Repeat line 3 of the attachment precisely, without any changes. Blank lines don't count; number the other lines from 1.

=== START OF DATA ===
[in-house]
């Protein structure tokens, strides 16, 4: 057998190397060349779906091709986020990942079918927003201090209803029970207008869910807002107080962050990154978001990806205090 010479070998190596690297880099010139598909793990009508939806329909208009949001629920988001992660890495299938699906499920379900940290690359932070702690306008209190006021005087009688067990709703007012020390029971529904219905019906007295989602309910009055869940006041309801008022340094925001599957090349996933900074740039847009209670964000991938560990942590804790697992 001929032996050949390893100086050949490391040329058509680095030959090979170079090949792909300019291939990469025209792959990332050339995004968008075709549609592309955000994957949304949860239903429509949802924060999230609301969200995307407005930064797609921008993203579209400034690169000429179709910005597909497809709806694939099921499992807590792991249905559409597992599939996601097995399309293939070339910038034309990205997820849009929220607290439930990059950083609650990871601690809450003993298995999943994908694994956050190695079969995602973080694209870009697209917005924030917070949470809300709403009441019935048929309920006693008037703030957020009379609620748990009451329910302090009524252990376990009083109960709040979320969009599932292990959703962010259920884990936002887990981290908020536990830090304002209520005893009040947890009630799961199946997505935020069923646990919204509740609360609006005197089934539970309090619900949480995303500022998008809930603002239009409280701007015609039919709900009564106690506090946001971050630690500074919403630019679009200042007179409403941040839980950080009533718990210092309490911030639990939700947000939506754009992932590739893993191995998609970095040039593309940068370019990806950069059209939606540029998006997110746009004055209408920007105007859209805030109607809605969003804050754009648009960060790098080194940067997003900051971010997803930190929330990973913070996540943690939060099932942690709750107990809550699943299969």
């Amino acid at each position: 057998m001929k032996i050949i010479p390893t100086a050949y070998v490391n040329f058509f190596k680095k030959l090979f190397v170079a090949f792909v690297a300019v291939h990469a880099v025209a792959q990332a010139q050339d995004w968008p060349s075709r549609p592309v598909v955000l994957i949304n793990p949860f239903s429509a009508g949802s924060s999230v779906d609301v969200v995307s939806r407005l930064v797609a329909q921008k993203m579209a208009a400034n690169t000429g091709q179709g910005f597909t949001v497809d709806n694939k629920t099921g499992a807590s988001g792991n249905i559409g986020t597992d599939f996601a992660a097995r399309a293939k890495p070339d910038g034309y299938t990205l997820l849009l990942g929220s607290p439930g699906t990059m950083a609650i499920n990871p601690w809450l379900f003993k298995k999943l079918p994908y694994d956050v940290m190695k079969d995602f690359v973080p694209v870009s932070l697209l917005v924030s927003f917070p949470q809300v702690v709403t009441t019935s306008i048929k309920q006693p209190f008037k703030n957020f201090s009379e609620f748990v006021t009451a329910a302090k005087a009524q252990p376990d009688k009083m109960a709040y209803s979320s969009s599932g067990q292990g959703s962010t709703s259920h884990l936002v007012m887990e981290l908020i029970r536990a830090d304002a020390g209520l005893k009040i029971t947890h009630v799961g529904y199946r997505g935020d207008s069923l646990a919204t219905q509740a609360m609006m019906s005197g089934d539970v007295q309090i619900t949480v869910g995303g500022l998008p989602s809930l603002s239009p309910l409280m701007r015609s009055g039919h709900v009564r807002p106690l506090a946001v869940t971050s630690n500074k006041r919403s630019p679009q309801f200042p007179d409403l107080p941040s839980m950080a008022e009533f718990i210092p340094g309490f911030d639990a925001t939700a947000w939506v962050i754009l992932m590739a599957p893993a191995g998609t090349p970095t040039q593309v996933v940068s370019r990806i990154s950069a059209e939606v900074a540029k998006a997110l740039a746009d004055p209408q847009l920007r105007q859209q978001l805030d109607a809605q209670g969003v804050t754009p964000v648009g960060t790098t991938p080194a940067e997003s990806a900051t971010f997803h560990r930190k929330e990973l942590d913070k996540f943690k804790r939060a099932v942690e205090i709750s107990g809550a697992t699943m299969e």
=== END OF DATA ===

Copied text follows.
């Amino acid at each position: 057998m001929k032996i050949i010479p390893t100086a050949y070998v490391n040329f058509f190596k680095k030959l090979f190397v170079a090949f792909v690297a300019v291939h990469a880099v025209a792959q990332a010139q050339d995004w968008p060349s075709r549609p592309v598909v955000l994957i949304n793990p949860f239903s429509a009508g949802s924060s999230v779906d609301v969200v995307s939806r407005l930064v797609a329909q921008k993203m579209a208009a400034n690169t000429g091709q179709g910005f597909t949001v497809d709806n694939k629920t099921g499992a807590s988001g792991n249905i559409g986020t597992d599939f996601a992660a097995r399309a293939k890495p070339d910038g034309y299938t990205l997820l849009l990942g929220s607290p439930g699906t990059m950083a609650i499920n990871p601690w809450l379900f003993k298995k999943l079918p994908y694994d956050v940290m190695k079969d995602f690359v973080p694209v870009s932070l697209l917005v924030s927003f917070p949470q809300v702690v709403t009441t019935s306008i048929k309920q006693p209190f008037k703030n957020f201090s009379e609620f748990v006021t009451a329910a302090k005087a009524q252990p376990d009688k009083m109960a709040y209803s979320s969009s599932g067990q292990g959703s962010t709703s259920h884990l936002v007012m887990e981290l908020i029970r536990a830090d304002a020390g209520l005893k009040i029971t947890h009630v799961g529904y199946r997505g935020d207008s069923l646990a919204t219905q509740a609360m609006m019906s005197g089934d539970v007295q309090i619900t949480v869910g995303g500022l998008p989602s809930l603002s239009p309910l409280m701007r015609s009055g039919h709900v009564r807002p106690l506090a946001v869940t971050s630690n500074k006041r919403s630019p679009q309801f200042p007179d409403l107080p941040s839980m950080a008022e009533f718990i210092p340094g309490f911030d639990a925001t939700a947000w939506v962050i754009l992932m590739a599957p893993a191995g998609t090349p970095t040039q593309v996933v940068s370019r990806i990154s950069a059209e939606v900074a540029k998006a997110l740039a746009d004055p209408q847009l920007r105007q859209q978001l805030d109607a809605q209670g969003v804050t754009p964000v648009g960060t790098t991938p080194a940067e997003s990806a900051t971010f997803h560990r930190k929330e990973l942590d913070k996540f943690k804790r939060a099932v942690e205090i709750s107990g809550a697992t699943m299969e």